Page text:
(Shelved with the 'mood-boosting' books)             (Heather Hardie, September 2013)

Wilful Blindness:  why we ignore the obvious at our peril  by Margaret Heffernan

This is very readable, and keeps your attention through references to familiar scandals (e.g. Bristol cardiac unit; the financial collapse; wikileaks) and other less well-known tragedies - where many people were aware of the inevitable outcome, but no-one took action ... or did they?  The heartache and loneliness of the campaigner/whistleblower contrasts with the comfort the majority of us gain by absolving ourselves of responsibility.

Heffernan concludes that unless our leaders can be brave enough to proactively seek out diversity and dissent in their organisations, then, whatever our stated ethics may be, our overriding instinct for conformity predestines us to remain 'wilfully blind' bystanders to impending disaster.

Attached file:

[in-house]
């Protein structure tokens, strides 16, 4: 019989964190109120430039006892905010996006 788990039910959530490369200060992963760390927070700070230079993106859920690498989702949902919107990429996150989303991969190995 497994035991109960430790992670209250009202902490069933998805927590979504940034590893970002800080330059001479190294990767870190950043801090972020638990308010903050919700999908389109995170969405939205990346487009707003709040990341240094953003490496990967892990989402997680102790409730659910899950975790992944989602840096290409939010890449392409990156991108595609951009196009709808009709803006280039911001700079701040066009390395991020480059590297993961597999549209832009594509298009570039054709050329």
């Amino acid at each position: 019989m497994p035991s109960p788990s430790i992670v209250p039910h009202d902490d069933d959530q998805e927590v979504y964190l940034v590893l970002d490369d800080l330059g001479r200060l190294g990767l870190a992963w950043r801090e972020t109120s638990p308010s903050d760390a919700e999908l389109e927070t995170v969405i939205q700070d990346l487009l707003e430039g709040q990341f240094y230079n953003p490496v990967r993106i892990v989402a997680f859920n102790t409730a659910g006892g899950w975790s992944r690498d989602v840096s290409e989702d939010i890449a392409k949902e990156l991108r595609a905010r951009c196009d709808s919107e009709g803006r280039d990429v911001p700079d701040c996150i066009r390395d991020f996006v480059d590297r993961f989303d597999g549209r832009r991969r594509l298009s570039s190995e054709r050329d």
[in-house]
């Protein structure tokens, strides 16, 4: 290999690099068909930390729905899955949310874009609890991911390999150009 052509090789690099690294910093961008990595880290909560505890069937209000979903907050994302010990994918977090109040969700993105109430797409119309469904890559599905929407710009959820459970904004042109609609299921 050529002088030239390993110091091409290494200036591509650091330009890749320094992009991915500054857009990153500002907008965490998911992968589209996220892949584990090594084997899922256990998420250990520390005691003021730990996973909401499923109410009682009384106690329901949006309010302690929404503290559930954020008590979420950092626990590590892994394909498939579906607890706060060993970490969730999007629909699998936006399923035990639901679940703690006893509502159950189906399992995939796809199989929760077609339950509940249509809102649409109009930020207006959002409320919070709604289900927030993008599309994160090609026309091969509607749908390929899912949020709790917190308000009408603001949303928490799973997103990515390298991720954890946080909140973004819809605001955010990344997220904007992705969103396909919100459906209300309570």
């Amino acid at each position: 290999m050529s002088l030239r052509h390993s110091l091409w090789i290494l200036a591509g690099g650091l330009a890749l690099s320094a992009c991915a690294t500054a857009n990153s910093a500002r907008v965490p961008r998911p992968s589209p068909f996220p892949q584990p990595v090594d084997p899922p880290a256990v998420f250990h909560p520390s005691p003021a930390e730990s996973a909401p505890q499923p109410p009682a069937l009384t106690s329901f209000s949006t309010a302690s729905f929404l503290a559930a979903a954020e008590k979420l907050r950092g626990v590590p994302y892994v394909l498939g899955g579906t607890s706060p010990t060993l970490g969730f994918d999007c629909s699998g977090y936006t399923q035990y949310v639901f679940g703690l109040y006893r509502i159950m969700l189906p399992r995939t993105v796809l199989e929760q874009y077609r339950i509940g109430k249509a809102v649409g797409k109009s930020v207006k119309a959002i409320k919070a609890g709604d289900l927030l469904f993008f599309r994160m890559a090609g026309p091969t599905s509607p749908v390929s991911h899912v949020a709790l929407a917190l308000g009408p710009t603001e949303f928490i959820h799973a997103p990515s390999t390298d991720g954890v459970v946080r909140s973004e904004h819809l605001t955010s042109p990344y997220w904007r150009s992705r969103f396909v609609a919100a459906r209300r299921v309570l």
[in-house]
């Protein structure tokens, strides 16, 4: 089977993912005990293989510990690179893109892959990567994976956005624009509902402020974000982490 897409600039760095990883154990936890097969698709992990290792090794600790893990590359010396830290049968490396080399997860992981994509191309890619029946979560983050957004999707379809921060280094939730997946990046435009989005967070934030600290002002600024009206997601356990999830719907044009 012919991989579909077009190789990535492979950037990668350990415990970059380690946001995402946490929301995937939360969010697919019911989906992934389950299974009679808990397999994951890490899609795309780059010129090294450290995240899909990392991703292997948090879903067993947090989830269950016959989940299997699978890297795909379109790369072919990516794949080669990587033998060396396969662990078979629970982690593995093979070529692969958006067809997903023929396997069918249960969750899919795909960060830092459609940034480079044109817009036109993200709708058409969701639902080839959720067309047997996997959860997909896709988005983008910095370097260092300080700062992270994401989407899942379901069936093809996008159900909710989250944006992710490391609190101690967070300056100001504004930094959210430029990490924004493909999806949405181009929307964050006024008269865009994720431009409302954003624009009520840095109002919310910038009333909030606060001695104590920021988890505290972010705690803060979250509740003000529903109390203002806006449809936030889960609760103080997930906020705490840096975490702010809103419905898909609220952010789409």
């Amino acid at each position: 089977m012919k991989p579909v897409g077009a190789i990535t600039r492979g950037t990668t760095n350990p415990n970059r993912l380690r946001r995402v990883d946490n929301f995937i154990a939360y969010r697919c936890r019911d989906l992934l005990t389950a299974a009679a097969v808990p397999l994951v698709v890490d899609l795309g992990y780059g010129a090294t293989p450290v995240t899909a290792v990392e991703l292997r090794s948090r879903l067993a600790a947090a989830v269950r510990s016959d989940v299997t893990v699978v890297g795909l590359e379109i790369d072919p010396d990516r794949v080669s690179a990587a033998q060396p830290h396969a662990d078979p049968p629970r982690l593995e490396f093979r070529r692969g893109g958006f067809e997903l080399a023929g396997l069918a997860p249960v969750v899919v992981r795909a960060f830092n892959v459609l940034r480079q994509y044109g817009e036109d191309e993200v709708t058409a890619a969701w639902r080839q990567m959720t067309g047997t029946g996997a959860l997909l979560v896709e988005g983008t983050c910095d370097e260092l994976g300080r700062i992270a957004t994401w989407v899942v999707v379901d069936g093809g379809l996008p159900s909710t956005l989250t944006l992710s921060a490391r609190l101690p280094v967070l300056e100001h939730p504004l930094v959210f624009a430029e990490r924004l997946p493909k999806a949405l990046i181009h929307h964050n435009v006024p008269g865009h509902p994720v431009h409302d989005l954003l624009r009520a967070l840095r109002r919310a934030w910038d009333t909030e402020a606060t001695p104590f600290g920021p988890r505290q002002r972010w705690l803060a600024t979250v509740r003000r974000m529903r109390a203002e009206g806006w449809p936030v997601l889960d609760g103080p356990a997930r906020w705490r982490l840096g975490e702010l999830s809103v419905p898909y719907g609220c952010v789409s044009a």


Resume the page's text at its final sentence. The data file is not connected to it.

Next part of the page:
Most chapters will make sense read independently; however, reference to the examples in different contexts throughout the book makes it best read as a whole.

If you want to skip, some sections are directly relevant to the NHS:

p 168 - Bristol cardiac unit scandal
p 178 - medical students and conformity
p 198 - nurses
p 243 - medical ethics and medical insurance
final chapter - leadership

(Shelved at WLM452 in the library)              (Anne Lancey, July 2013)

The Answers by Lucy Kellaway

There are plenty of excellent books and courses on leadership and management, but few of them give us the answers to the questions that really bother us in the workplace...

Should I tell my boss what I think of him?